Tag Archives: Pisa

Saint of the Day for Friday, March 13th, 2015: Bl. Agnello of Pisa


Image of Bl. Agnello of Pisa

Bl. Agnello of Pisa

The founder of the English Franciscan province, Blessed Agnello, was admitted into the Order by St. Francis himself on the occasion of his sojourn in Pisa. He was sent to the Friary in Paris, of … continue reading

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Today In History: What Happened This Day In History


Today In History. What Happened This Day In History

A chronological timetable of historical events that occurred on this day in history. Historical facts of the day in the areas of military, politics, science, music, sports, arts, entertainment and more. Discover what happened today in history.

Today in History
January 7

1327   King Edward II of England is deposed.
1558   The French, under the Duke of Guise, finally take the port of Calais from the English.
1785   Frenchman Jean-Pierre Blanchard and American Dr. John Jeffries make the first crossing of the English Channel in a hydrogen balloon.
1807   Responding to Napoleon Bonaparte’s attempted blockade of the British Isles, the British blockade Continental Europe.
1865   Cheyenne and Sioux warriors attack Julesburg, Colo., in retaliation for the Sand Creek Massacre.
1901   New York stock exchange trading exceeds two million shares for the first time in history.
1902   Imperial Court of China returns to Peking. The Empress Dowager resumes her reign.
1918   The Germans move 75,000 troops from the Eastern Front to the Western Front.
1934   Six thousand pastors in Berlin defy the Nazis insisting that they will not be silenced.
1944   The U.S. Air Force announces the production of the first jet-fighter, Bell P-59 Airacomet.
1945   U.S. air ace Major Thomas B. McGuire, Jr. is killed in the Pacific.
1952   French forces in Indochina launch Operation Violette in an effort to push Viet Minh forces away from the town of Ba Vi.
1955   Marian Anderson becomes the first African American to sing at the Metropolitan Opera House.
1975   Vietnamese troops take Phuoc Binh in new full-scale offensive.
1979   Pol Pot and his Khmer Rouge are overthrown when Vietnamese troops seize the Cambodian capital of Phnom Penh.
1980   US President Jimmy Carter signs legislation providing $1.5 billion in loans to salvage Chrysler Corporation.
1985   Vietnam seizes the Khmer National Liberation Front headquarters near the Thai border.
1985   Japan launches its first interplanetary spacecraft, Sakigake, the first deep space probe launched by any nation other than the US or the USSR.
1989   Prince Akihito sworn in as Emperor of Japan, following the death of his father, Hirohito.
1990   Safety concerns over structural problems force the Leaning Tower of Pisa to be closed to the public.
1993   The Bosnian Army carries out a surprise attack on the village of Kravica in Srebrenica during the Bosnian War.
1999   The impeachment trial of US President Bill Clinton opens in the US Senate.
Born on January 7
1718   Israel Putnam, American Revolutionary War hero.
1745   Etienne Montgolfier, French inventor who, with his brother, launched the first successful hot-air balloon.
1800   Millard Fillmore, 13th President of the United States.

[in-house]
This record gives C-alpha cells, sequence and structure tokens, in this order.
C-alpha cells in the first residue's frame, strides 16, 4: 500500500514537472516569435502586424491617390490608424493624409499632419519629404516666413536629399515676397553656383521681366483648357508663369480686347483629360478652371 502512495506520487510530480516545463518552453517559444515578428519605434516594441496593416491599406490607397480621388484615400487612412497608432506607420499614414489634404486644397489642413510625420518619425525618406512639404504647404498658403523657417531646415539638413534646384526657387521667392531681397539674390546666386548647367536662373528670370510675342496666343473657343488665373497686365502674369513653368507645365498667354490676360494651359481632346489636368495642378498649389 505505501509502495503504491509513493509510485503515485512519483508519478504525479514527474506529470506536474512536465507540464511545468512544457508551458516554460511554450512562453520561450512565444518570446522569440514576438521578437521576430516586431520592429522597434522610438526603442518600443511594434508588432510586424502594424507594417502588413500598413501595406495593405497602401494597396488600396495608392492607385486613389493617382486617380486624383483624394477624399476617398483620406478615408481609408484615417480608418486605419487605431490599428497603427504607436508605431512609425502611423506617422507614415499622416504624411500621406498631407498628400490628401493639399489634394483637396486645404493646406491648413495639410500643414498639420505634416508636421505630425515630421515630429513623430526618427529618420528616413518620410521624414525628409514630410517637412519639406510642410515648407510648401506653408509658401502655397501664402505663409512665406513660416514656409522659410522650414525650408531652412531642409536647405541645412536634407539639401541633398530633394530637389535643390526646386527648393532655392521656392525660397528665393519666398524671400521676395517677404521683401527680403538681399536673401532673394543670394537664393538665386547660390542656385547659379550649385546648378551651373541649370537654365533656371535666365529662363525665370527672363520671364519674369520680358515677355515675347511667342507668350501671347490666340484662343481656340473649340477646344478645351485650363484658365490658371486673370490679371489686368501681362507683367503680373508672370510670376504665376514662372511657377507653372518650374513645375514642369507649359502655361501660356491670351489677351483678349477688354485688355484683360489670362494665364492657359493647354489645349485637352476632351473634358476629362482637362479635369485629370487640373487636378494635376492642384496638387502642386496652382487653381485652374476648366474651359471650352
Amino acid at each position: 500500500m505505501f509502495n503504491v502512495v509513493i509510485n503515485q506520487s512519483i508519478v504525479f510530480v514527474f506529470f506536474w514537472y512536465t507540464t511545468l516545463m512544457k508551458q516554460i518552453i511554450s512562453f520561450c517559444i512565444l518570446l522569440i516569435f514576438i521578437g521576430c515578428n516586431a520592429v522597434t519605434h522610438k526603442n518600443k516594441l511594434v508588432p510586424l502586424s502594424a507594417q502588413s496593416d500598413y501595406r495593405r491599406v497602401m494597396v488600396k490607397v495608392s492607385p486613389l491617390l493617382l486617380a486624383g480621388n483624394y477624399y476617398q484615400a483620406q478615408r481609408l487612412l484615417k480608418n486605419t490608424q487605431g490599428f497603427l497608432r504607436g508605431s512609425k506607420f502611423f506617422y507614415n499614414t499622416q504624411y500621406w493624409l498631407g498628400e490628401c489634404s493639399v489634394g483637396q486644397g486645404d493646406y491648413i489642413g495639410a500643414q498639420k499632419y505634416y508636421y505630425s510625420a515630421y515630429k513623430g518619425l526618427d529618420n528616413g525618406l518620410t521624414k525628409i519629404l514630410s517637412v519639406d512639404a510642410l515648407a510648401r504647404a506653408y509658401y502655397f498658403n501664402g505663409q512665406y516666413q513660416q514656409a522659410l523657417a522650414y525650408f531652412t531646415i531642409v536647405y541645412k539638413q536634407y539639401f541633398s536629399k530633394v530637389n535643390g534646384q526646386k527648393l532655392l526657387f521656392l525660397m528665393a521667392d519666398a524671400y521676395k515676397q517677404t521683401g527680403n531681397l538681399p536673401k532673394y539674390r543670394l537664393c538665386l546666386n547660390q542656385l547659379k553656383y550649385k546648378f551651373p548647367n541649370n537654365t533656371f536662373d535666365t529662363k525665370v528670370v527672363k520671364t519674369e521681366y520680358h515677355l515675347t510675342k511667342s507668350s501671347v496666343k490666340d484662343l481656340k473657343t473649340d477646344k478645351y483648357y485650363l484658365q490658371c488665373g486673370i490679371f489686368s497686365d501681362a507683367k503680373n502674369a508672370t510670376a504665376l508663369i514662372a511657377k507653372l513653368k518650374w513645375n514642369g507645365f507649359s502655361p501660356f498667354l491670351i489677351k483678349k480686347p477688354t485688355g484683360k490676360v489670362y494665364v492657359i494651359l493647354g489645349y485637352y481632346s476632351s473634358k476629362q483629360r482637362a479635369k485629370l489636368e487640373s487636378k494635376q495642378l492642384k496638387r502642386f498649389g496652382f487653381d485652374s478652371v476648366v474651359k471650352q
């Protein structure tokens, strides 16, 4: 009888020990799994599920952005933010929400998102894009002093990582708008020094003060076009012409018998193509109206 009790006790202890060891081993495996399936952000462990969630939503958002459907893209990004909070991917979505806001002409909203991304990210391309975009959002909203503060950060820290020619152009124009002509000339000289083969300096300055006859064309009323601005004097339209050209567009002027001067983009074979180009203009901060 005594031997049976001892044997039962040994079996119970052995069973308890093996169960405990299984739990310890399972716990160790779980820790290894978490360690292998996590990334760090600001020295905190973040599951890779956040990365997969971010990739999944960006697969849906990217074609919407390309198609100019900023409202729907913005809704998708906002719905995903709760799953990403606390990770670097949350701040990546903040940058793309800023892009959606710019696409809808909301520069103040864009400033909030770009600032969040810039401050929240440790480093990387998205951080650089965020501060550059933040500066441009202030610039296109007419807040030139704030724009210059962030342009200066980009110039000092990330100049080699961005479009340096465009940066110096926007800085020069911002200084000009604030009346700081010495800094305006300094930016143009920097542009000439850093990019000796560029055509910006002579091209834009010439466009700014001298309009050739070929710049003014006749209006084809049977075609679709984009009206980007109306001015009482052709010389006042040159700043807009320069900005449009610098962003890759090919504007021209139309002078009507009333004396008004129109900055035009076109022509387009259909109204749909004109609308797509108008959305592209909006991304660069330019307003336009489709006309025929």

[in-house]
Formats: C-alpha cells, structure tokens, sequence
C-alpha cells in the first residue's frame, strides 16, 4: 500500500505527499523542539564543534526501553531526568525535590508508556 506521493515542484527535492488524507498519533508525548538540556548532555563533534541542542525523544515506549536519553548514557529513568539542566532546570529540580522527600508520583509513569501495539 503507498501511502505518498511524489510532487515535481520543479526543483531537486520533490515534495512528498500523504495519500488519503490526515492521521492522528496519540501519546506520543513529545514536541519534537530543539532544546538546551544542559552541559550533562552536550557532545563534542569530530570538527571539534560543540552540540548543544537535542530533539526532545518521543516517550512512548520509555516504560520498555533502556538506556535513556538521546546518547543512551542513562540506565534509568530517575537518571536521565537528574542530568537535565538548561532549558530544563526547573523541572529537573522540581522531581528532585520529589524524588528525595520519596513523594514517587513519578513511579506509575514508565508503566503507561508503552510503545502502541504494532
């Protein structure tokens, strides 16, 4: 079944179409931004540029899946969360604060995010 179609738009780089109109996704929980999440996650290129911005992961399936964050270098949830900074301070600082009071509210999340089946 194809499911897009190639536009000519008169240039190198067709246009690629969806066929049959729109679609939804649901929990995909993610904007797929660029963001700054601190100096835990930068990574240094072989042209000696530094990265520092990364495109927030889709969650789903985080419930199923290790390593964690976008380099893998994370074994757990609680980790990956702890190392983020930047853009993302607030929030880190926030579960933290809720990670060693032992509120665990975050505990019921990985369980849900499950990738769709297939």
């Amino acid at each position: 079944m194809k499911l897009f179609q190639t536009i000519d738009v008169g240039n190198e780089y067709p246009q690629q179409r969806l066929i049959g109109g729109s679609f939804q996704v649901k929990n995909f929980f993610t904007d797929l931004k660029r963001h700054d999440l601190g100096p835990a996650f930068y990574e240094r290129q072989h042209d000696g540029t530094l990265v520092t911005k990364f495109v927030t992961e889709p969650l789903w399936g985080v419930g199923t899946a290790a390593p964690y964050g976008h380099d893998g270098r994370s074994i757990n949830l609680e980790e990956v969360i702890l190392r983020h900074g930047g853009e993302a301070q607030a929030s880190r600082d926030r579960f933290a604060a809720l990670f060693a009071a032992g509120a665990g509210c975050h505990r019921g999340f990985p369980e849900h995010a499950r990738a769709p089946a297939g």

1845   Louis III, last King of Bavaria.
1911   Butterfly McQueen (Thelma McQueen), actress best known for her role as Scarlett O’Hara’s maid Prissy in Gone with the Wind (1939); won Daytime Emmy portraying Aunt Thelma, a fairy godmother in “The Seven Wishes of Joanna Peabody,” an ABC Afterschool Special.
1912   Charles Addams, cartoonist, creator of the Addams Family.
1922   Jean-Pierre Rampal, flautist.
1930   Jack Greene, country singer, musician; won Country Music Association Male Vocalist of the Year, Single of the Year, Album of the Year and Song of the Year for “There Goes My Everything” (1967).
1939   Prince Michael of Greece and Denmark.
1948   Kenny Loggins, singer, songwriter; half of Loggins and Messina duo.
1957   Katie Couric, journalist, author; has hosted news and talk shows on all three major TV networks.

– See more at: http://www.historynet.com/today-in-history#sthash.bInOmWCg.dpuf

Leaning Tower of Pisa Begins Decade-Long Closure (1990)


Leaning Tower of Pisa Begins Decade-Long Closure (1990)

The Leaning Tower is the freestanding bell tower of a cathedral in Pisa, Italy. Though designed to stand upright, Pisa’s most famous landmark began leaning soon after construction began in 1173. In 1964, Italy’s government enlisted the aid of a multinational task force to prevent the tower from toppling, but the tilt remained so severe that the tower was closed to the public in 1990. After another decade of stabilization efforts, it was reopened in 2001. What first caused it to lean? More… Discuss

today’s holiday: Gioco del Ponte


Gioco del Ponte

The Gioco del Ponte, or “Battle for the Bridge,” in Pisa, Tuscany, Italy, goes back to the 13th century. Following a medieval procession, two teams in full medieval costume take part in a traditional competition which involves a reversal of the usual tug-of-war: about 20 or 30 men from each team line up behind a mechanism on rails and push. The first team to make a “goal” on the opposing side wins; the winner is determined by the best of six matches, or a draw match if both teams win three. More… Discuss

ARTICLE: THE LEANING TOWER OF PISA


The Leaning Tower of Pisa

In 1173, construction began on the final building of the cathedral complex in Pisa, Italy. The bell tower was designed to stand 185 feet (56 m) tall, but uneven settling of its foundation caused its 5.5-degree lean. Work was suspended several times, but the structure was still leaning upon completion in the 14th century. The tower’s tilt only worsened over time, prompting a recent strengthening project to prevent collapse. How did the tower narrowly escape destruction during World War II? More… Discuss

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